His activities in Viet Nam would be denied by the U S Government. Only two others providing similar service returned to the states. Now he's getting mental help in a military institution, escapes, and must be recaptured.

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Cast

Cast overview, first billed only:
...
Boris Catuli
Steve Oliver ...
Major Steven Henry 'Hank' Miller
Marcy Bond ...
Samantha
Doug Shalin ...
Dr. Blair
Merlin Miller
...
(as Richard Groat)
Tag Groat
Daphne Cheung
Sandy Chung
Sergio A. Rodriguez
Alvin R. Brand
Alexander Mantin
Mike Haglwana
Alan Shimomoto
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Storyline

His activities in Viet Nam would be denied by the U S Government. Only two others providing similar service returned to the states. Now he's getting mental help in a military institution, escapes, and must be recaptured.

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15 August 2003 (USA)  »

Also Known As:

The Phoenix Report  »

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(Eastmancolor)|

Aspect Ratio:

1.33 : 1
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No Glory For This Veteran In Slow-Paced Film.
6 September 2006 | by (Mountain Mesa, California) – See all my reviews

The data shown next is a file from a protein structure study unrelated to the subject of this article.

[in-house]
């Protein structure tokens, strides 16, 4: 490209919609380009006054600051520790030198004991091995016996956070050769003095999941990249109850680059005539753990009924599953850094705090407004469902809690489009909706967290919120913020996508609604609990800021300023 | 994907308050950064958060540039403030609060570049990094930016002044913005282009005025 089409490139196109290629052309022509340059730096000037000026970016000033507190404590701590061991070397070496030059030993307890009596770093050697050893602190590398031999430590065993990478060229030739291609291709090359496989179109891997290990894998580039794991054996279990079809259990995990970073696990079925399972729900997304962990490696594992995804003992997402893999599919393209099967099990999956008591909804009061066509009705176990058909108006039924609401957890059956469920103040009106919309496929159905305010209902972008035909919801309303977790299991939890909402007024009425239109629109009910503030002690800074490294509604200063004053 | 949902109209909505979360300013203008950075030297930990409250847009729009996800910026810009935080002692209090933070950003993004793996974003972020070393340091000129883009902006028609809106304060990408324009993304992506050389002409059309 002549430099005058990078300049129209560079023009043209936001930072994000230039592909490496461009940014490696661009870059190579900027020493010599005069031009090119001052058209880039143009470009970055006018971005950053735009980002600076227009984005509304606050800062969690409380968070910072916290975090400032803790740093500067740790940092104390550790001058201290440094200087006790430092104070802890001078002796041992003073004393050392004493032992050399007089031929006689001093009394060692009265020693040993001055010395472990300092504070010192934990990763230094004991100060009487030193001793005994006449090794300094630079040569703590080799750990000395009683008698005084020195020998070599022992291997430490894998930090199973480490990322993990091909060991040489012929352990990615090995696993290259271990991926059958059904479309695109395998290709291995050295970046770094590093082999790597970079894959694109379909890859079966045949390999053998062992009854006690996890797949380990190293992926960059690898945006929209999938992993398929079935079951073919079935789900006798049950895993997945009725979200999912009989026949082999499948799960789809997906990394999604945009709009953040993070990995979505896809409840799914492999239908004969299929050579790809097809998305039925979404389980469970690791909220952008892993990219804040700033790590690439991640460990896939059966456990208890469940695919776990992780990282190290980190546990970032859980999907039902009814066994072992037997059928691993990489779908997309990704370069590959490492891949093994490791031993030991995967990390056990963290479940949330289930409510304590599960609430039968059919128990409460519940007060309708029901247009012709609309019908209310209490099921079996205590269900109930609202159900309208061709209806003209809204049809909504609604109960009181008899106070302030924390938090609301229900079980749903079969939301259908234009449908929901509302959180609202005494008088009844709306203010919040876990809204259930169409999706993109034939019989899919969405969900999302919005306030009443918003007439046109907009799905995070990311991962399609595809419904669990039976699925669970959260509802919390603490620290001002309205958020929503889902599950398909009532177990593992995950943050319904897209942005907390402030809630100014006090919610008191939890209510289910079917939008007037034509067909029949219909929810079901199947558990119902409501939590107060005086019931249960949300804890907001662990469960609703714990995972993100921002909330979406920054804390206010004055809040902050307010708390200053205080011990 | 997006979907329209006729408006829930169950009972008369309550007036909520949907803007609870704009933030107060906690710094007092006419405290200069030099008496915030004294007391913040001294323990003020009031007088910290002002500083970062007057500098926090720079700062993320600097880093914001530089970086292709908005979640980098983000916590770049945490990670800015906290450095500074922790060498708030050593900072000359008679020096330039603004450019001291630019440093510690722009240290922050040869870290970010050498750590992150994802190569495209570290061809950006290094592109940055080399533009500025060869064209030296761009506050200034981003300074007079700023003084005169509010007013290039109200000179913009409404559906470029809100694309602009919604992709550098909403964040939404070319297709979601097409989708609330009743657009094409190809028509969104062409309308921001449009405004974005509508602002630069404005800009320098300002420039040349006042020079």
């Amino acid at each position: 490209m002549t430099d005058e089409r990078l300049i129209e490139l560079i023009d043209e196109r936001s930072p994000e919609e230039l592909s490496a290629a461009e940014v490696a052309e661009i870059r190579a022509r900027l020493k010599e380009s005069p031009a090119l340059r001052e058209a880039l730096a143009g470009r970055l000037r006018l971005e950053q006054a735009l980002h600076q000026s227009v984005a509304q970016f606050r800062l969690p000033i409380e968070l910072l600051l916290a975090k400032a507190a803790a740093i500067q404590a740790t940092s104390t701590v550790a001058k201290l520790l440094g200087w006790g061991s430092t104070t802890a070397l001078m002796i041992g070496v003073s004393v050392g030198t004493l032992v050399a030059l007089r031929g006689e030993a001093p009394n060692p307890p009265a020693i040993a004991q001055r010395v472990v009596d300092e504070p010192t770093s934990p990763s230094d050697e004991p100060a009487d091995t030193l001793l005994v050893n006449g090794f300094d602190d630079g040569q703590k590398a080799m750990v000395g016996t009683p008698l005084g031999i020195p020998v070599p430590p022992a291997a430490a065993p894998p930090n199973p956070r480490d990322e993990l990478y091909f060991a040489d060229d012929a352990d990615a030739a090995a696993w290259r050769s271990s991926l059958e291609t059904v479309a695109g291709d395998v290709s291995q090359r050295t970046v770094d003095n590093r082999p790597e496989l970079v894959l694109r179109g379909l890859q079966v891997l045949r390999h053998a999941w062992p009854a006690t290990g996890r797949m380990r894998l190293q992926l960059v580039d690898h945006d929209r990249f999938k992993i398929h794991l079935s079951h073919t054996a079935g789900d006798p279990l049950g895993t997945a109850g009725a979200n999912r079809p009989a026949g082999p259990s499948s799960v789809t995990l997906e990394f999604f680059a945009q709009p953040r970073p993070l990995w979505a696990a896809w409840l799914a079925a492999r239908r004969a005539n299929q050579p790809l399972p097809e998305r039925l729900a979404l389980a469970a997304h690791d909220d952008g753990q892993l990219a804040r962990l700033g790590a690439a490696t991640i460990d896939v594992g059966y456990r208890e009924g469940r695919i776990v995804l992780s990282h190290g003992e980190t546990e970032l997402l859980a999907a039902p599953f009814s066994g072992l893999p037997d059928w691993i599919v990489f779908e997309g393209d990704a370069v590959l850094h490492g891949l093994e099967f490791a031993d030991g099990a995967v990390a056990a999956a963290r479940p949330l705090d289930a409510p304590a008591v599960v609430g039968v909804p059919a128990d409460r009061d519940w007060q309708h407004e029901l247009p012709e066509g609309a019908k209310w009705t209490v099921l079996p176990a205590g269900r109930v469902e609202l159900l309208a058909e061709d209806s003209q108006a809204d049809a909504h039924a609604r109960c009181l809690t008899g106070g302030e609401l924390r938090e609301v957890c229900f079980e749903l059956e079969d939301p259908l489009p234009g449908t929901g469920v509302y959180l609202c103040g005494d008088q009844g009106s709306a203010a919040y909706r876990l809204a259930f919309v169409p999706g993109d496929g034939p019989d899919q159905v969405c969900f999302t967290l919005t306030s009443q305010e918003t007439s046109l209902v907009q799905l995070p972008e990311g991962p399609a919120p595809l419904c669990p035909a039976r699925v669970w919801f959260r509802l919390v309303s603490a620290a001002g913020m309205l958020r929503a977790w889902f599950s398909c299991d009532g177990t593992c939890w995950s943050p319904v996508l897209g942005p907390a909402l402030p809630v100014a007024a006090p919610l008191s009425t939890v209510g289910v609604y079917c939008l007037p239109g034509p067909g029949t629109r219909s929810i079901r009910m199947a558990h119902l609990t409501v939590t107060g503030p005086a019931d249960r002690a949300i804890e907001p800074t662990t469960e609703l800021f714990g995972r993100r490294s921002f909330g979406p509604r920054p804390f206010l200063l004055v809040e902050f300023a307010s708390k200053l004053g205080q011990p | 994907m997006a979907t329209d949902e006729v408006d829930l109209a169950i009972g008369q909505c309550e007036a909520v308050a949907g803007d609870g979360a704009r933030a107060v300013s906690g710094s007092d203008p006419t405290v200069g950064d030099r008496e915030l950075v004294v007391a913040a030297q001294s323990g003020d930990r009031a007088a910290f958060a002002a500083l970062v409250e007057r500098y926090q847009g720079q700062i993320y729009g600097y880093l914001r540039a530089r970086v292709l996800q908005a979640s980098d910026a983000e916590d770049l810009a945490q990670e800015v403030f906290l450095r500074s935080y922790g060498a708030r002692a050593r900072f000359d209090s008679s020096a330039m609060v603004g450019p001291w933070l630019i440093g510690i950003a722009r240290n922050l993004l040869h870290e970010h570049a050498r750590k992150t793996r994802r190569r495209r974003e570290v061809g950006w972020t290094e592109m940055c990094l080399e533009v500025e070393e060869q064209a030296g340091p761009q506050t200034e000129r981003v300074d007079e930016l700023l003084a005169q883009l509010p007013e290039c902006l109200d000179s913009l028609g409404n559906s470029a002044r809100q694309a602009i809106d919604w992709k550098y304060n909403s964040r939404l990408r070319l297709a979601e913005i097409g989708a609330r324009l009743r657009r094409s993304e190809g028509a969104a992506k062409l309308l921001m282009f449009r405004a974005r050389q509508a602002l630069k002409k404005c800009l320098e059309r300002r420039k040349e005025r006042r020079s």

This piece, with its fragmentary storyline and muddled attitude, offers no insights for an audience to garner concerning the multi-national Provincial Reconnaissance Teams (PRU) that played a significant role in Southeast Asian military actions, beginning during the 1960s. Development of the PRU, later a fundamental component of the C.I.A. created Phoenix Program, commenced with the formation of Counter Terrorist Teams, memories of which have been given their very own Orwellian hole in which to lie hidden from the probings of chroniclers. The Viet Cong Infrastructure suffered substantial losses at the hands of the PRU, a situation but sketchily touched upon in this low budget action melodrama that concenters upon a single American PRU operative who returns to the United States, part of an imaginary team of survivors that, due to the secrecy of its mission, is wholly ensconced within various institutions for the insane. Following a narrative-opening sequence depicting unimaginative scenes of two United States Army PRU soldiers during combat, the work segues to a supposedly post-war setting, wherein a quondam Pru member, Major Hank Miller (Steve Oliver), is viewed escaping from his Army mental hospital keepers, who are ostensibly not apprised of Miller's potential for using lethal force. A largely nonsensical series of incidents then occurs as Miller visits some of his former civilian life haunts in an attempt to locate an erstwhile lover, played with free use of hysteria by Marcy Bond, while some manner of C.I.A. agent (William Smith), has opaque designs for finding Miller in order to kill him. Smith's halting descriptions of his character's hunt for Miller, droned into a voice recorder to a superior, have a deadening effect upon the film's pace, all while Miller occupies himself by personally detoxifying his former girlfriend (in one day!) from her freshly acquired habit of injecting heroin (described as cocaine by the script). Any degree of thoughtfulness that may have been included within the script is lost through weak direction, in addition to substandard production values, especially in relation to sound quality, including a blaring score that often virtually drowns out dialogue. A DVD version offers no improvements, or extras, and the dead weight of the mentioned disadvantages overtaxes the entire affair. The Phoenix Project and the PRU might well, despite an obligatory lack of documentary evidence, be appropriate fare as subjects for a feature film; certainly, this is a failed effort, with little in it to recommend for viewers.


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